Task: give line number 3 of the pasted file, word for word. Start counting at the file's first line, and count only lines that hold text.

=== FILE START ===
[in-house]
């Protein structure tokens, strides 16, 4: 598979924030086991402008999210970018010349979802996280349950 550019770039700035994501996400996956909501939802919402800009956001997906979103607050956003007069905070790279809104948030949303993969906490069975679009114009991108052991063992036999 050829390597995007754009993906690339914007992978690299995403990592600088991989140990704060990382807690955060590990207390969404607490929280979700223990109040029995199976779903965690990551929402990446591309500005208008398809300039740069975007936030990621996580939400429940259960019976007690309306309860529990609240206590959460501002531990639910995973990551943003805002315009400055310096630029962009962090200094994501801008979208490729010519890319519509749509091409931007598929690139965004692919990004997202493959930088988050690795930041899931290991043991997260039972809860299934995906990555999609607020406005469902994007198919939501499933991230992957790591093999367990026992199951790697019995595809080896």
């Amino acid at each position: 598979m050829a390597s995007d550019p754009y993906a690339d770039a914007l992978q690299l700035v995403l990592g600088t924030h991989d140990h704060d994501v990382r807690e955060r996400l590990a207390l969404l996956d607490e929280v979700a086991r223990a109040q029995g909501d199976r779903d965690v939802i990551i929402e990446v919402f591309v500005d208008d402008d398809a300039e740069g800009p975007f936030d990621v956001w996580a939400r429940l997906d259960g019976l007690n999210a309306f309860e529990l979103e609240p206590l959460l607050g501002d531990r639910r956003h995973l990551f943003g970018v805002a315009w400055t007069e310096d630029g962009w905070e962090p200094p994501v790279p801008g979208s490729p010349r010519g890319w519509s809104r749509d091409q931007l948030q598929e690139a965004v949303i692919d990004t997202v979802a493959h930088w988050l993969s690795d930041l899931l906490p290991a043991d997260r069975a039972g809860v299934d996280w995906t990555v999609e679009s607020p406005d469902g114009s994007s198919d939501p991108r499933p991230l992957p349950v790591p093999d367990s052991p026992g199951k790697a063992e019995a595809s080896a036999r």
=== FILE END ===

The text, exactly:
């Amino acid at each position: 598979m050829a390597s995007d550019p754009y993906a690339d770039a914007l992978q690299l700035v995403l990592g600088t924030h991989d140990h704060d994501v990382r807690e955060r996400l590990a207390l969404l996956d607490e929280v979700a086991r223990a109040q029995g909501d199976r779903d965690v939802i990551i929402e990446v919402f591309v500005d208008d402008d398809a300039e740069g800009p975007f936030d990621v956001w996580a939400r429940l997906d259960g019976l007690n999210a309306f309860e529990l979103e609240p206590l959460l607050g501002d531990r639910r956003h995973l990551f943003g970018v805002a315009w400055t007069e310096d630029g962009w905070e962090p200094p994501v790279p801008g979208s490729p010349r010519g890319w519509s809104r749509d091409q931007l948030q598929e690139a965004v949303i692919d990004t997202v979802a493959h930088w988050l993969s690795d930041l899931l906490p290991a043991d997260r069975a039972g809860v299934d996280w995906t990555v999609e679009s607020p406005d469902g114009s994007s198919d939501p991108r499933p991230l992957p349950v790591p093999d367990s052991p026992g199951k790697a063992e019995a595809s080896a036999r």